CalPERS interviews PE professionals to lead direct investment funds

  • CalPERS plans long-term investments in core economy businesses,  late-stage health, tech, life sciences
  • Staff interviewed potential leaders of the new funds
  • Ex-CalPERS staff ineligible for leadership roles in new groups

California Public Employees Retirement System is interviewing teams of private equity professionals who could lead two new investment vehicles that are part of the pension fund’s planned PE restructuring.

The $337 billion pension fund is hoping to move quickly on its PE business plan. Investment committee Chair Henry Jones said he expects the plan — which would create two CalPERS-controlled funds focused on long-term investments and late-stage health, science and technology companies — to come to the board for approval in February.

CalPERS investment staff told the board in December that it expected the new organization to get off the ground quickly. Investment Director John Cole said a reasonable timeline would be six to 18 months between board approval and the first deal completed by the two investment vehicles.

CalPERS has already been talking to potential partners to run the new funds, and those partners are likely to be ready with proposed deals, Cole said.

“The potential partners we are considering have … their own pipeline and their own level of due diligence going on in the marketplace,” Cole said. “So it’s not starting from a standing start.”

CalPERS has presented four teams of PE professionals to the board, and two of those teams are still under consideration, a CalPERS staff source who requested anonymity said. Behind closed doors, some board members have expressed reservations about moving ahead with the plan as proposed, the source added.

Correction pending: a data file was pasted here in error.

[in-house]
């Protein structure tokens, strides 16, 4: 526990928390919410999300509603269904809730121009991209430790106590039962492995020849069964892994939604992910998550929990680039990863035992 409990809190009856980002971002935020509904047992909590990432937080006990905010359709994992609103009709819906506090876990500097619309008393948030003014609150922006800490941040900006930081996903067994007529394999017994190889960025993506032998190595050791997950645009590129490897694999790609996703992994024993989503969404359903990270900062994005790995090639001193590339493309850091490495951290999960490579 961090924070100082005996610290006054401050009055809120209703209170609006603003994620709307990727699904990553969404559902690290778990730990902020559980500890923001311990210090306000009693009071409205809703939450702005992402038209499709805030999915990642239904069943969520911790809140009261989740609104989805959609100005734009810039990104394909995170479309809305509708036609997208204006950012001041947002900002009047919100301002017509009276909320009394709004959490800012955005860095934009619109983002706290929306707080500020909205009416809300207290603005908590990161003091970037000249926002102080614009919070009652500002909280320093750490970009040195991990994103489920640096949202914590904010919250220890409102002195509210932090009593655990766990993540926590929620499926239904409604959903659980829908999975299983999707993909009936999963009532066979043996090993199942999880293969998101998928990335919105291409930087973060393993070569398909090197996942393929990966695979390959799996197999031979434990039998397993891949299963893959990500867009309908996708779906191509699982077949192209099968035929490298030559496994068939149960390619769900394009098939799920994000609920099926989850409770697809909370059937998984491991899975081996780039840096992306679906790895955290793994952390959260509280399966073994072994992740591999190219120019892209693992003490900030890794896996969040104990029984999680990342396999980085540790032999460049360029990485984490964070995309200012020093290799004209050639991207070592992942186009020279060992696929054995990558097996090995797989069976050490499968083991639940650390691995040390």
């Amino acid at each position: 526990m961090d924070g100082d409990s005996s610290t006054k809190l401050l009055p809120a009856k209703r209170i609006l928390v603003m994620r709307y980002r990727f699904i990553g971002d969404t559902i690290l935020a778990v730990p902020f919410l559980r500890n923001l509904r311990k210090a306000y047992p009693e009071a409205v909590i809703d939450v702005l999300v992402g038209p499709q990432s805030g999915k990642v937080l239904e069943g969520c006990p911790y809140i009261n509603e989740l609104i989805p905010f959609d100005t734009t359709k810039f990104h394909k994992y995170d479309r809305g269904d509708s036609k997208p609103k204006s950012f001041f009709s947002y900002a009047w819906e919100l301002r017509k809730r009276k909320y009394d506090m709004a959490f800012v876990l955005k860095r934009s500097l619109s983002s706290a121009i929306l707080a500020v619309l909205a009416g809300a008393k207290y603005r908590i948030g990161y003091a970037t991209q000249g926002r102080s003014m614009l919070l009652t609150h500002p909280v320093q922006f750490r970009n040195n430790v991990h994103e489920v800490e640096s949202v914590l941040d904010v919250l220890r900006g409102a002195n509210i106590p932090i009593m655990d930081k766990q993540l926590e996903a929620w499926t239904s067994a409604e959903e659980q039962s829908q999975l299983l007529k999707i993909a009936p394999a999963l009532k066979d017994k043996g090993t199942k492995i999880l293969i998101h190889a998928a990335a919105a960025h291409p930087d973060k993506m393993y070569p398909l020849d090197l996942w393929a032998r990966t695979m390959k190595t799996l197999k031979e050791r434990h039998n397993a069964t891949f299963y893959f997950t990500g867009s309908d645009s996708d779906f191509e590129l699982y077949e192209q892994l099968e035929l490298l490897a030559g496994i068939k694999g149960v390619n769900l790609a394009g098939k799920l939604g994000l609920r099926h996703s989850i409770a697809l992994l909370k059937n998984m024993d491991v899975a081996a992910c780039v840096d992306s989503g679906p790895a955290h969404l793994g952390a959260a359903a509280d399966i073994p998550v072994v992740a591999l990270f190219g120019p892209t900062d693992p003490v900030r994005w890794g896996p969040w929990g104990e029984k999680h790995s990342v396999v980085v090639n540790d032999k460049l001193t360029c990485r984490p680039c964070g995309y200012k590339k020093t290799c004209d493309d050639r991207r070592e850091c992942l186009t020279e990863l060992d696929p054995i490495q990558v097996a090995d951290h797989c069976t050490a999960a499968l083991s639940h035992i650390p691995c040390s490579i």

CalPERS spokeswoman Megan White declined to provide details about who CalPERS might hire to run the Innovation and Horizon funds, saying that nothing has been decided.

“We are still doing due diligence on potential partners,” White said.

Cole said staff has conducted extensive interviews already, aimed at ensuring an alignment of culture and values between CalPERS and the new teams.

Those interviews have addressed the types of people the new partners would hire and how the new organizations would integrate CalPERS’s beliefs and values, principles of corporate governance and sustainability issues.

To avoid conflicts of interest, the management teams would not include any current or former CalPERS employees or board members, Cole said.

CalPERS is pushing ahead with the PE plan despite a leadership transition that includes a new CIO, and a vacancy at the head of its private equity staff.

CalPERS could also see turnover in up to five of its 13 board seats: Jason Perez defeated board President Priya Mathur in an election, Treasurer-elect Fiona Ma will succeed John Chiang, and Gov.-elect Gavin Newsom will have the authority to replace up to three board members.

Action Item: CalPERS staff’s latest presentation to the board on its PE business model: